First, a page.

I ate in a place today that gave my wife and I a small cup of delicious soup while we waited for my roast Partridge and braised lamb. It was not the sort of place that sent freebies or amuse bouche and I did not see anyone else recieve this. When I asked the waiter what it was for he said the chef/propietor had sent it to help our wine (a big red) go down while we waited. No ceremony, no fuss and no Michelin.... just a sense that something was needed for the 25 minute wait.

In my view, Michelin in England is overratted. Places with 1 star in Italy and France are better than English 2 or 3 stars. We're getting better but we are not there yet.

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In my view, Michelin in England is overratted. Places with 1 star in Italy and France are better than English 2 or 3 stars. We're getting better but we are not there yet.

that's a fairly controversial view, especially seeing as how well documented the erratic nature of italian "starred" restaurants is.

were there any in particular you were thinking of?

A meal without wine is... well, erm, what is that like?

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In my view, Michelin in England is overratted. Places with 1 star in Italy and France are better than English 2 or 3 stars. We're getting better but we are not there yet.

that's a fairly controversial view, especially seeing as how well documented the erratic nature of italian "starred" restaurants is.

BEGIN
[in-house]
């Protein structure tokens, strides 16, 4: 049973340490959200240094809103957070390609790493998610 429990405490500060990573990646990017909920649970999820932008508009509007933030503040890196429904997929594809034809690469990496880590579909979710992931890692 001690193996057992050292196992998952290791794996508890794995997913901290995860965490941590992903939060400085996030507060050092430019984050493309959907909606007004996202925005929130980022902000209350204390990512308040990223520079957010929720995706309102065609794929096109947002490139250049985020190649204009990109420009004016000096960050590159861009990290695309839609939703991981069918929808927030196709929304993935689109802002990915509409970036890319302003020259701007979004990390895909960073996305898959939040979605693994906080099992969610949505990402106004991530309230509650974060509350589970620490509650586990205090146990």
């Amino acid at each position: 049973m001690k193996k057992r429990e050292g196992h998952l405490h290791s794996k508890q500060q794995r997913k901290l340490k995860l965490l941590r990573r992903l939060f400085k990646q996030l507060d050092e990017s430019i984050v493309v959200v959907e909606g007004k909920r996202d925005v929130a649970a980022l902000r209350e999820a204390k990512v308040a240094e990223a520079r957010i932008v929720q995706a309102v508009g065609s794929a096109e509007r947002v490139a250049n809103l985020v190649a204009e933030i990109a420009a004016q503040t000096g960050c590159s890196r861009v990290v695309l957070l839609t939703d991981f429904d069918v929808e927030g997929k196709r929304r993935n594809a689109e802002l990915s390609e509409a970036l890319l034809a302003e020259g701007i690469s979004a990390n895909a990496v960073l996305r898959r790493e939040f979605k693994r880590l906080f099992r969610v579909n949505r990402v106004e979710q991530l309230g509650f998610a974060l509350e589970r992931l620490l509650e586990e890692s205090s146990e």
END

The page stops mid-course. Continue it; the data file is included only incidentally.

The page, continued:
were there any in particular you were thinking of?

Totally agree scott, when there is a lot of people that would say its easier to get a star in france with rustic french regional cooking!

I think michlin is going to be one nobody can ever understand totally!!

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Just to add a real life situation to give some weight to the discussion we pay all the front of house staff £30 per shift for an 8 hour shift and the TOTAL service charge from the evening is divided by the FoH staff.

Since we opened the average wage for FoH staff is working out around £300-350 per week which is equivalent of £17k a year. Compare this to a restaurant (as many do in London) paying their staff £5.50 per hour and i think we offer our FoH a good deal. Add to this a good training scheme (all our staff have now had first aid training and basic wine training) and it really isnt that hard to attract good quality staff who want to stick around and work with you